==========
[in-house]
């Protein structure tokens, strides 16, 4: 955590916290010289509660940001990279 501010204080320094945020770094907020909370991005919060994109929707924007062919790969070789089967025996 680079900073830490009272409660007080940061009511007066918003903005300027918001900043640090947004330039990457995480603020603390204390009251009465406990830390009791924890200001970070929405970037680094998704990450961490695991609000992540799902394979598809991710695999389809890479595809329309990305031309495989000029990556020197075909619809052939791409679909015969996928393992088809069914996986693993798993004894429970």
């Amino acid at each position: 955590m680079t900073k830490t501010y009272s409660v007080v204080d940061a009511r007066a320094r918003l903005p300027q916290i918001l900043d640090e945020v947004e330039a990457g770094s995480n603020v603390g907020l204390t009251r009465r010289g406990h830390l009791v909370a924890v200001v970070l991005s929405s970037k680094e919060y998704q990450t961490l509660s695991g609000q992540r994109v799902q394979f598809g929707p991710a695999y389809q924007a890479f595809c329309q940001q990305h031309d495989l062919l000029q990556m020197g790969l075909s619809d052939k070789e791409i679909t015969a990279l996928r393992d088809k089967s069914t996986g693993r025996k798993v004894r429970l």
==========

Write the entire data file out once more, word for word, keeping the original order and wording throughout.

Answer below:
[in-house]
């Protein structure tokens, strides 16, 4: 955590916290010289509660940001990279 501010204080320094945020770094907020909370991005919060994109929707924007062919790969070789089967025996 680079900073830490009272409660007080940061009511007066918003903005300027918001900043640090947004330039990457995480603020603390204390009251009465406990830390009791924890200001970070929405970037680094998704990450961490695991609000992540799902394979598809991710695999389809890479595809329309990305031309495989000029990556020197075909619809052939791409679909015969996928393992088809069914996986693993798993004894429970």
């Amino acid at each position: 955590m680079t900073k830490t501010y009272s409660v007080v204080d940061a009511r007066a320094r918003l903005p300027q916290i918001l900043d640090e945020v947004e330039a990457g770094s995480n603020v603390g907020l204390t009251r009465r010289g406990h830390l009791v909370a924890v200001v970070l991005s929405s970037k680094e919060y998704q990450t961490l509660s695991g609000q992540r994109v799902q394979f598809g929707p991710a695999y389809q924007a890479f595809c329309q940001q990305h031309d495989l062919l000029q990556m020197g790969l075909s619809d052939k070789e791409i679909t015969a990279l996928r393992d088809k089967s069914t996986g693993r025996k798993v004894r429970l």